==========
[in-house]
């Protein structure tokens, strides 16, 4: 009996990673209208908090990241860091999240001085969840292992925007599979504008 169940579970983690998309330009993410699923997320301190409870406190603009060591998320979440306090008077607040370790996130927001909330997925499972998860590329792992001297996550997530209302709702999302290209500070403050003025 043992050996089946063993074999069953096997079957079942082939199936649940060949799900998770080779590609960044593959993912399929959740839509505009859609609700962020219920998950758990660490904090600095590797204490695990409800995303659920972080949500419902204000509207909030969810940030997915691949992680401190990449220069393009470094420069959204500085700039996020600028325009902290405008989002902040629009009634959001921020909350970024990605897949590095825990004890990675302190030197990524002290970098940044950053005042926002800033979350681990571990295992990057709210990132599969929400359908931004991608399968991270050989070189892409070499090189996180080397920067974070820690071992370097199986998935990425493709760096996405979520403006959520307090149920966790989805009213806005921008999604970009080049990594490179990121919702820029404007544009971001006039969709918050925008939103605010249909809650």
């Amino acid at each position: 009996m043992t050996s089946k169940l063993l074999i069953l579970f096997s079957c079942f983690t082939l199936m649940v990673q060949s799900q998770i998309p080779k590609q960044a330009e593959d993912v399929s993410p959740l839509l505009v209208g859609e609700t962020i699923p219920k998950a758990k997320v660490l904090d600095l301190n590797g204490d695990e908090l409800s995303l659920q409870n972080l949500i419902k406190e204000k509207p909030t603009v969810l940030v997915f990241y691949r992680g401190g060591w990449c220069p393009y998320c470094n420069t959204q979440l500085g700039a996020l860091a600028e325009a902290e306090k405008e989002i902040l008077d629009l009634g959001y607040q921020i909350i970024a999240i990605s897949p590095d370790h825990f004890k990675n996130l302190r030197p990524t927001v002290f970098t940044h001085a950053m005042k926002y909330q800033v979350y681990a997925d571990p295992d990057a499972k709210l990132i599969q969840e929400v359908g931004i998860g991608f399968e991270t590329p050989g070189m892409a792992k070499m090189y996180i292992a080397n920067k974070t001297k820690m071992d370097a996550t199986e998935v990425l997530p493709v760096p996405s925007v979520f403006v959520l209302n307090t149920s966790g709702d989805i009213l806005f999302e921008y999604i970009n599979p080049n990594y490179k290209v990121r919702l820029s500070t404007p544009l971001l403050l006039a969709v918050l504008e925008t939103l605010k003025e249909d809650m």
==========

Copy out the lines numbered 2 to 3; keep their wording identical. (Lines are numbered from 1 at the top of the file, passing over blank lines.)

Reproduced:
């Protein structure tokens, strides 16, 4: 009996990673209208908090990241860091999240001085969840292992925007599979504008 169940579970983690998309330009993410699923997320301190409870406190603009060591998320979440306090008077607040370790996130927001909330997925499972998860590329792992001297996550997530209302709702999302290209500070403050003025 043992050996089946063993074999069953096997079957079942082939199936649940060949799900998770080779590609960044593959993912399929959740839509505009859609609700962020219920998950758990660490904090600095590797204490695990409800995303659920972080949500419902204000509207909030969810940030997915691949992680401190990449220069393009470094420069959204500085700039996020600028325009902290405008989002902040629009009634959001921020909350970024990605897949590095825990004890990675302190030197990524002290970098940044950053005042926002800033979350681990571990295992990057709210990132599969929400359908931004991608399968991270050989070189892409070499090189996180080397920067974070820690071992370097199986998935990425493709760096996405979520403006959520307090149920966790989805009213806005921008999604970009080049990594490179990121919702820029404007544009971001006039969709918050925008939103605010249909809650």
């Amino acid at each position: 009996m043992t050996s089946k169940l063993l074999i069953l579970f096997s079957c079942f983690t082939l199936m649940v990673q060949s799900q998770i998309p080779k590609q960044a330009e593959d993912v399929s993410p959740l839509l505009v209208g859609e609700t962020i699923p219920k998950a758990k997320v660490l904090d600095l301190n590797g204490d695990e908090l409800s995303l659920q409870n972080l949500i419902k406190e204000k509207p909030t603009v969810l940030v997915f990241y691949r992680g401190g060591w990449c220069p393009y998320c470094n420069t959204q979440l500085g700039a996020l860091a600028e325009a902290e306090k405008e989002i902040l008077d629009l009634g959001y607040q921020i909350i970024a999240i990605s897949p590095d370790h825990f004890k990675n996130l302190r030197p990524t927001v002290f970098t940044h001085a950053m005042k926002y909330q800033v979350y681990a997925d571990p295992d990057a499972k709210l990132i599969q969840e929400v359908g931004i998860g991608f399968e991270t590329p050989g070189m892409a792992k070499m090189y996180i292992a080397n920067k974070t001297k820690m071992d370097a996550t199986e998935v990425l997530p493709v760096p996405s925007v979520f403006v959520l209302n307090t149920s966790g709702d989805i009213l806005f999302e921008y999604i970009n599979p080049n990594y490179k290209v990121r919702l820029s500070t404007p544009l971001l403050l006039a969709v918050l504008e925008t939103l605010k003025e249909d809650m």